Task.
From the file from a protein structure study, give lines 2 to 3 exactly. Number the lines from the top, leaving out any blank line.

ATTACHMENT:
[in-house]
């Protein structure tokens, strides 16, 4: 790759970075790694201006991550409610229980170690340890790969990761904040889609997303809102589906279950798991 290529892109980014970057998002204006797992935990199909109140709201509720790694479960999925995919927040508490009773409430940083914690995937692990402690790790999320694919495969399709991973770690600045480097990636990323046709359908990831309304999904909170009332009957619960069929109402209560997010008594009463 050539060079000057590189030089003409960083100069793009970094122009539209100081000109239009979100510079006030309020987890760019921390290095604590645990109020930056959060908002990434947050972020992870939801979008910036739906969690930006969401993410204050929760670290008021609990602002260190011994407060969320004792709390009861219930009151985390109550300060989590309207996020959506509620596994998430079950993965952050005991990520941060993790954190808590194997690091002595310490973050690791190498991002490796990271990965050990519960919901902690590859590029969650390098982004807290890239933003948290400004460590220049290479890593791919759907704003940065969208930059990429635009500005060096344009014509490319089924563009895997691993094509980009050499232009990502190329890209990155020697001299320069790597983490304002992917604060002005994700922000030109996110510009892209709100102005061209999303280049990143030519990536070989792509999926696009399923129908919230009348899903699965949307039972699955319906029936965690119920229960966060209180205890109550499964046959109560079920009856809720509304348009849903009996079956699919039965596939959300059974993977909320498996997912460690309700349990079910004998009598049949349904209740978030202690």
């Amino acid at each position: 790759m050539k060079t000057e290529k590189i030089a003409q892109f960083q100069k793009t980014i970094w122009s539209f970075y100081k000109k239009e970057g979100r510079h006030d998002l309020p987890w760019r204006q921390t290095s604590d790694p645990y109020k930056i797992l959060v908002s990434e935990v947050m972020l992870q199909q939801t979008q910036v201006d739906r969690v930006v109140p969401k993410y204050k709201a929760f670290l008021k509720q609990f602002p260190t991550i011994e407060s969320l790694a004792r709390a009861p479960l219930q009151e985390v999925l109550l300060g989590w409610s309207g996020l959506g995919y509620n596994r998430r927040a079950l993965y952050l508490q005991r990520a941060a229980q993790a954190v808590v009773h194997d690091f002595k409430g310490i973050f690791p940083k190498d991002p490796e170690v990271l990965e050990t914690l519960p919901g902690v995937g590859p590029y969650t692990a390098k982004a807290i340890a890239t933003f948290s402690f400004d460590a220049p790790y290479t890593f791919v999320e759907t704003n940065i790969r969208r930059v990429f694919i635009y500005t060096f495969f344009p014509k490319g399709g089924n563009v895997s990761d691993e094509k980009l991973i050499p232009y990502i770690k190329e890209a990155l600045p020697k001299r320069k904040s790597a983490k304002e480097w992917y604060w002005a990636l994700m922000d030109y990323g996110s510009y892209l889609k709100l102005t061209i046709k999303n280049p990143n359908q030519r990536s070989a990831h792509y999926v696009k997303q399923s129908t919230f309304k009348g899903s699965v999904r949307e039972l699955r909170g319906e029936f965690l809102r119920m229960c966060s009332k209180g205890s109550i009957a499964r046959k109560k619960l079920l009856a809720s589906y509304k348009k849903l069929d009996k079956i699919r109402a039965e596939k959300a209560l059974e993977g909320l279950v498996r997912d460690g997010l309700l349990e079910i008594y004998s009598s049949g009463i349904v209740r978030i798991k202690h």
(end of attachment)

């Protein structure tokens, strides 16, 4: 790759970075790694201006991550409610229980170690340890790969990761904040889609997303809102589906279950798991 290529892109980014970057998002204006797992935990199909109140709201509720790694479960999925995919927040508490009773409430940083914690995937692990402690790790999320694919495969399709991973770690600045480097990636990323046709359908990831309304999904909170009332009957619960069929109402209560997010008594009463 050539060079000057590189030089003409960083100069793009970094122009539209100081000109239009979100510079006030309020987890760019921390290095604590645990109020930056959060908002990434947050972020992870939801979008910036739906969690930006969401993410204050929760670290008021609990602002260190011994407060969320004792709390009861219930009151985390109550300060989590309207996020959506509620596994998430079950993965952050005991990520941060993790954190808590194997690091002595310490973050690791190498991002490796990271990965050990519960919901902690590859590029969650390098982004807290890239933003948290400004460590220049290479890593791919759907704003940065969208930059990429635009500005060096344009014509490319089924563009895997691993094509980009050499232009990502190329890209990155020697001299320069790597983490304002992917604060002005994700922000030109996110510009892209709100102005061209999303280049990143030519990536070989792509999926696009399923129908919230009348899903699965949307039972699955319906029936965690119920229960966060209180205890109550499964046959109560079920009856809720509304348009849903009996079956699919039965596939959300059974993977909320498996997912460690309700349990079910004998009598049949349904209740978030202690």
């Amino acid at each position: 790759m050539k060079t000057e290529k590189i030089a003409q892109f960083q100069k793009t980014i970094w122009s539209f970075y100081k000109k239009e970057g979100r510079h006030d998002l309020p987890w760019r204006q921390t290095s604590d790694p645990y109020k930056i797992l959060v908002s990434e935990v947050m972020l992870q199909q939801t979008q910036v201006d739906r969690v930006v109140p969401k993410y204050k709201a929760f670290l008021k509720q609990f602002p260190t991550i011994e407060s969320l790694a004792r709390a009861p479960l219930q009151e985390v999925l109550l300060g989590w409610s309207g996020l959506g995919y509620n596994r998430r927040a079950l993965y952050l508490q005991r990520a941060a229980q993790a954190v808590v009773h194997d690091f002595k409430g310490i973050f690791p940083k190498d991002p490796e170690v990271l990965e050990t914690l519960p919901g902690v995937g590859p590029y969650t692990a390098k982004a807290i340890a890239t933003f948290s402690f400004d460590a220049p790790y290479t890593f791919v999320e759907t704003n940065i790969r969208r930059v990429f694919i635009y500005t060096f495969f344009p014509k490319g399709g089924n563009v895997s990761d691993e094509k980009l991973i050499p232009y990502i770690k190329e890209a990155l600045p020697k001299r320069k904040s790597a983490k304002e480097w992917y604060w002005a990636l994700m922000d030109y990323g996110s510009y892209l889609k709100l102005t061209i046709k999303n280049p990143n359908q030519r990536s070989a990831h792509y999926v696009k997303q399923s129908t919230f309304k009348g899903s699965v999904r949307e039972l699955r909170g319906e029936f965690l809102r119920m229960c966060s009332k209180g205890s109550i009957a499964r046959k109560k619960l079920l009856a809720s589906y509304k348009k849903l069929d009996k079956i699919r109402a039965e596939k959300a209560l059974e993977g909320l279950v498996r997912d460690g997010l309700l349990e079910i008594y004998s009598s049949g009463i349904v209740r978030i798991k202690h």